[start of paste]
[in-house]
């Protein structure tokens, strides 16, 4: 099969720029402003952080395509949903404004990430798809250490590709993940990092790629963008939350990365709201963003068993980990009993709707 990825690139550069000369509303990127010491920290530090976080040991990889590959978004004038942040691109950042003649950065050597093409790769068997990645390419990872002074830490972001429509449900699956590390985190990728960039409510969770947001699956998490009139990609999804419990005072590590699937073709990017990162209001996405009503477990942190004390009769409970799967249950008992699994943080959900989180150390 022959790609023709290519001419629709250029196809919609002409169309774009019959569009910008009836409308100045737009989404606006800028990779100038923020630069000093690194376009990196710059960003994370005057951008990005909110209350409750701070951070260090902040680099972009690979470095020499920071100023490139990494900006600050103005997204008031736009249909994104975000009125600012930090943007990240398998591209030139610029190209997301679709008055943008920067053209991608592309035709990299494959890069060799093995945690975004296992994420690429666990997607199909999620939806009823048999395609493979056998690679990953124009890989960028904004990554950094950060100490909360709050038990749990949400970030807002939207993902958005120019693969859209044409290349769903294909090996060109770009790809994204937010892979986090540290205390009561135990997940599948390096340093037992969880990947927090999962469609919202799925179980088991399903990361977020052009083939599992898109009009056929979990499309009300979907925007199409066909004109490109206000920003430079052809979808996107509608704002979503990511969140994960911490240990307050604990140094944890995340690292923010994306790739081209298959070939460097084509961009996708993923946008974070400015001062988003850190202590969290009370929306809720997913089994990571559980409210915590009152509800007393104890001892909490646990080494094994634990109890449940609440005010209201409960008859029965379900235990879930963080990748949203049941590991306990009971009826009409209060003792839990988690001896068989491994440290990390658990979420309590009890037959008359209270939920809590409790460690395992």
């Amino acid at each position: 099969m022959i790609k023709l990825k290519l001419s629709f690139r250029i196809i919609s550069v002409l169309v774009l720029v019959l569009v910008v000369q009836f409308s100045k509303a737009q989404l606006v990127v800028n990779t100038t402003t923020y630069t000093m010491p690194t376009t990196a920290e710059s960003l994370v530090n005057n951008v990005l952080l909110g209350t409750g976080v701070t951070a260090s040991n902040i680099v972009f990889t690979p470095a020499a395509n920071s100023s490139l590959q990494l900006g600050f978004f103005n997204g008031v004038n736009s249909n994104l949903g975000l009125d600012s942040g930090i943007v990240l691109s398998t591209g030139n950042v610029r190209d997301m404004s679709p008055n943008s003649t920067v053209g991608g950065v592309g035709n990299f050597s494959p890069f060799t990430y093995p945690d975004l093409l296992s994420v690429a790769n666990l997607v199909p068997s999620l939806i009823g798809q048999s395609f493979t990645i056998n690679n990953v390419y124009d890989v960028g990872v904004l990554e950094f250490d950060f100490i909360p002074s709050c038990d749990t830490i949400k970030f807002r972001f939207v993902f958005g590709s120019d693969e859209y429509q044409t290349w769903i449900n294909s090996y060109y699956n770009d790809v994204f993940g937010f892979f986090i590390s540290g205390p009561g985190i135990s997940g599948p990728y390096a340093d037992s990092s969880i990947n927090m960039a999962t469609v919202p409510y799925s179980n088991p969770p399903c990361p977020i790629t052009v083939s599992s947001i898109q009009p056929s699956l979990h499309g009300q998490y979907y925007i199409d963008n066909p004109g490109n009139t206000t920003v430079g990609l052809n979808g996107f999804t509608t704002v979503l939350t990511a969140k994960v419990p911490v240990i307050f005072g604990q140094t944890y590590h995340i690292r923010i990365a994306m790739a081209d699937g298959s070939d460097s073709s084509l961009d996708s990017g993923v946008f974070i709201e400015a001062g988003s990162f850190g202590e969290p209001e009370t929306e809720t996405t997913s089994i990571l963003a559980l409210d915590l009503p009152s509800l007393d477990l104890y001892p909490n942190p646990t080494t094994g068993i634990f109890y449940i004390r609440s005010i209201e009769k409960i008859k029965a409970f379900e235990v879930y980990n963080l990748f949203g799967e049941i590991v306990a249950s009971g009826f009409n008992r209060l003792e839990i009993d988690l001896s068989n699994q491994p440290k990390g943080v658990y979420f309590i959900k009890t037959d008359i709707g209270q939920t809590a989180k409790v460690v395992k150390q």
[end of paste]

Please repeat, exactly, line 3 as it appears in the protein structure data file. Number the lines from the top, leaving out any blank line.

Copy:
């Amino acid at each position: 099969m022959i790609k023709l990825k290519l001419s629709f690139r250029i196809i919609s550069v002409l169309v774009l720029v019959l569009v910008v000369q009836f409308s100045k509303a737009q989404l606006v990127v800028n990779t100038t402003t923020y630069t000093m010491p690194t376009t990196a920290e710059s960003l994370v530090n005057n951008v990005l952080l909110g209350t409750g976080v701070t951070a260090s040991n902040i680099v972009f990889t690979p470095a020499a395509n920071s100023s490139l590959q990494l900006g600050f978004f103005n997204g008031v004038n736009s249909n994104l949903g975000l009125d600012s942040g930090i943007v990240l691109s398998t591209g030139n950042v610029r190209d997301m404004s679709p008055n943008s003649t920067v053209g991608g950065v592309g035709n990299f050597s494959p890069f060799t990430y093995p945690d975004l093409l296992s994420v690429a790769n666990l997607v199909p068997s999620l939806i009823g798809q048999s395609f493979t990645i056998n690679n990953v390419y124009d890989v960028g990872v904004l990554e950094f250490d950060f100490i909360p002074s709050c038990d749990t830490i949400k970030f807002r972001f939207v993902f958005g590709s120019d693969e859209y429509q044409t290349w769903i449900n294909s090996y060109y699956n770009d790809v994204f993940g937010f892979f986090i590390s540290g205390p009561g985190i135990s997940g599948p990728y390096a340093d037992s990092s969880i990947n927090m960039a999962t469609v919202p409510y799925s179980n088991p969770p399903c990361p977020i790629t052009v083939s599992s947001i898109q009009p056929s699956l979990h499309g009300q998490y979907y925007i199409d963008n066909p004109g490109n009139t206000t920003v430079g990609l052809n979808g996107f999804t509608t704002v979503l939350t990511a969140k994960v419990p911490v240990i307050f005072g604990q140094t944890y590590h995340i690292r923010i990365a994306m790739a081209d699937g298959s070939d460097s073709s084509l961009d996708s990017g993923v946008f974070i709201e400015a001062g988003s990162f850190g202590e969290p209001e009370t929306e809720t996405t997913s089994i990571l963003a559980l409210d915590l009503p009152s509800l007393d477990l104890y001892p909490n942190p646990t080494t094994g068993i634990f109890y449940i004390r609440s005010i209201e009769k409960i008859k029965a409970f379900e235990v879930y980990n963080l990748f949203g799967e049941i590991v306990a249950s009971g009826f009409n008992r209060l003792e839990i009993d988690l001896s068989n699994q491994p440290k990390g943080v658990y979420f309590i959900k009890t037959d008359i709707g209270q939920t809590a989180k409790v460690v395992k150390q």